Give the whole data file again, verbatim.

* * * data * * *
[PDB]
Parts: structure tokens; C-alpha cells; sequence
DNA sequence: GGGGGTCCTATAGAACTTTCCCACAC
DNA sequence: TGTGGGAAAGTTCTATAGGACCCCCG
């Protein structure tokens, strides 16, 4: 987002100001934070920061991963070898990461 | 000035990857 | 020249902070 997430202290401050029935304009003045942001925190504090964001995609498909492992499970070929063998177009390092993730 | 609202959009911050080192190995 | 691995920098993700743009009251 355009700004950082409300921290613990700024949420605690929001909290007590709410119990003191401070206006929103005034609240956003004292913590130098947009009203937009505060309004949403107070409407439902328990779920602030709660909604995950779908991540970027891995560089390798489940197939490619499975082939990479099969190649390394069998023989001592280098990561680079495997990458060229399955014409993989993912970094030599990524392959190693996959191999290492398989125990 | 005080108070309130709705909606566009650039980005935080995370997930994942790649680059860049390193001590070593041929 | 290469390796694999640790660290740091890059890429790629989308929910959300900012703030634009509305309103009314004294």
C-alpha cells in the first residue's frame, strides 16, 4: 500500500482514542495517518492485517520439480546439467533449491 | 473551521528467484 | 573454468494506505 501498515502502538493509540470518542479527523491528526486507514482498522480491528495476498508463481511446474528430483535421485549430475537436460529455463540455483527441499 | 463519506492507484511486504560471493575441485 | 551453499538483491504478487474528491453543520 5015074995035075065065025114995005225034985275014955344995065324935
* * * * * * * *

[PDB]
Parts: structure tokens; C-alpha cells; sequence
DNA sequence: GGGGGTCCTATAGAACTTTCCCACAC
DNA sequence: TGTGGGAAAGTTCTATAGGACCCCCG
């Protein structure tokens, strides 16, 4: 987002100001934070920061991963070898990461 | 000035990857 | 020249902070 997430202290401050029935304009003045942001925190504090964001995609498909492992499970070929063998177009390092993730 | 609202959009911050080192190995 | 691995920098993700743009009251 355009700004950082409300921290613990700024949420605690929001909290007590709410119990003191401070206006929103005034609240956003004292913590130098947009009203937009505060309004949403107070409407439902328990779920602030709660909604995950779908991540970027891995560089390798489940197939490619499975082939990479099969190649390394069998023989001592280098990561680079495997990458060229399955014409993989993912970094030599990524392959190693996959191999290492398989125990 | 005080108070309130709705909606566009650039980005935080995370997930994942790649680059860049390193001590070593041929 | 290469390796694999640790660290740091890059890429790629989308929910959300900012703030634009509305309103009314004294």
C-alpha cells in the first residue's frame, strides 16, 4: 500500500482514542495517518492485517520439480546439467533449491 | 473551521528467484 | 573454468494506505 501498515502502538493509540470518542479527523491528526486507514482498522480491528495476498508463481511446474528430483535421485549430475537436460529455463540455483527441499 | 463519506492507484511486504560471493575441485 | 551453499538483491504478487474528491453543520 5015074995035075065065025114995005225034985275014955344995065324935